The school safety funds were in response to the school shooting at the STEM School in Highlands Ranch, Colorado last week.
The funds will come from the county’s general fund and reserves.
A unanimous vote on Monday by the Board of Douglas County Commissioners announced that $10 million will go toward public school safety and mental health services.
The decision was in response to last week’s shooting at STEM School Highlands Ranch that left one student dead and eight injured.
The funds will come from the county’s general fund and reserves, reports the Denver Channel.
“I am very pleased that we have the school board here, I have been working closely with Superintendent [Thomas] Tucker to start working with him on how we make Douglas County Schools safe and do it together,” Douglas County Sheriff Tony Spurlock said.
He said that currently, there is one SRO covering more than 3,000 students between Mountain Vista High School and Mountain Ridge Middle School in Highlands Ranch. Now, school resource officers will be recommended to cover 1,000 students.
On the day of the school shooting, there was no SRO on duty at STEM School. Spurlock says it is time to take a step back and look at the size of the district and its safety needs.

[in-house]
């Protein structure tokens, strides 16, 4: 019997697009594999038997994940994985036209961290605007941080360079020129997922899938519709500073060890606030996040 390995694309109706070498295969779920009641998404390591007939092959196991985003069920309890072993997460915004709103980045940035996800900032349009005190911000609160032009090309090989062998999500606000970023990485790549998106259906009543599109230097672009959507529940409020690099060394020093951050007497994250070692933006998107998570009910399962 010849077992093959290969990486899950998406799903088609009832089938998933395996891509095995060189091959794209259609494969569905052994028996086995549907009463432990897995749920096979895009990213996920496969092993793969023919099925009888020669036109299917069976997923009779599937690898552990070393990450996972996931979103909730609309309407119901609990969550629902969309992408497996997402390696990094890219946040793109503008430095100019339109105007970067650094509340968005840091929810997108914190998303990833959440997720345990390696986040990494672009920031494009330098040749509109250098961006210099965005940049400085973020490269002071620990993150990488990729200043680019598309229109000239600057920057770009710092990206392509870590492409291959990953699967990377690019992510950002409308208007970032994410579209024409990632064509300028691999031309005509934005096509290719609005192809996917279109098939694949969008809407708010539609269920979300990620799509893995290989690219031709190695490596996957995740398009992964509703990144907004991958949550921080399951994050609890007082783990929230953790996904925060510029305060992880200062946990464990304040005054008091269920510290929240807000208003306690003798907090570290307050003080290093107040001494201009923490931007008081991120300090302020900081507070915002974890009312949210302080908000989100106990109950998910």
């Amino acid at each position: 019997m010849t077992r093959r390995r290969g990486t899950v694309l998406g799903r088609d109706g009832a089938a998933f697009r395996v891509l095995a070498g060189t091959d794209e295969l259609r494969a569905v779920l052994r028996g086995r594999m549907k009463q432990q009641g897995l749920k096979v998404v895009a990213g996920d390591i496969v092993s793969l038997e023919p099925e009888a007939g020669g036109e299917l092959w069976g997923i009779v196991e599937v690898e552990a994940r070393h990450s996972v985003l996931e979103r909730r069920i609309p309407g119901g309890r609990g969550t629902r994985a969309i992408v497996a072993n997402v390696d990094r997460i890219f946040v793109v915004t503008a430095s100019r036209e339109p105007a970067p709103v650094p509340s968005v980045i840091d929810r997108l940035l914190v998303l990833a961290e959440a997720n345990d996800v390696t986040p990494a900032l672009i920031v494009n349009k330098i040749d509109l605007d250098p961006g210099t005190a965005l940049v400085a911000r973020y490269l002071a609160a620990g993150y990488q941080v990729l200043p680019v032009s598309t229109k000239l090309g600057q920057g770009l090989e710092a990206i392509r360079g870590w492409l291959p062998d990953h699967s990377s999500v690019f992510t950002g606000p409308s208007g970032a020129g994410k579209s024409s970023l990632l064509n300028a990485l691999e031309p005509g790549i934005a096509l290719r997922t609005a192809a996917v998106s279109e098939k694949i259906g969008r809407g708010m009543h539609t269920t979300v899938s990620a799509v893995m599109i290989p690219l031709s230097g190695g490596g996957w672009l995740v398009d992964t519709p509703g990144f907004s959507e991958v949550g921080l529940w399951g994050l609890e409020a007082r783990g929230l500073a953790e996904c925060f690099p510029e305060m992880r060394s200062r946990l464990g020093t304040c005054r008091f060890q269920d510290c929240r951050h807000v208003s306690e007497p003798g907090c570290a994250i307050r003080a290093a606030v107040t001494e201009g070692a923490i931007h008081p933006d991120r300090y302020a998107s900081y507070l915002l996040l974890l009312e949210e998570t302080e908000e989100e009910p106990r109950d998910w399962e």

Aside from school security, the money will also go toward mental health resources.
Federal data suggests the real crisis facing schools isn’t violence, but the lack of supportive staff to handle the mental health needs of students.
Approximately 72 percent of children in the U.S. will have experienced at least one major stressful event before the age of 18, whether it be witnessing violence, experiencing abuse or the loss of a loved one.
Some parents are unsure if $10 million is going to be enough to ensure student safety.
“It’s a great one-time thing, but this is an ongoing issue,” one mother said.
About the Author Katie Malafronte, Web Editor
Katie Malafronte is Campus Safety's Web Editor. She graduated from the University of Rhode Island in 2017 with a Bachelor's Degree in Communication Studies and a minor in Writing & Rhetoric. Katie has been CS's Web Editor since 2018.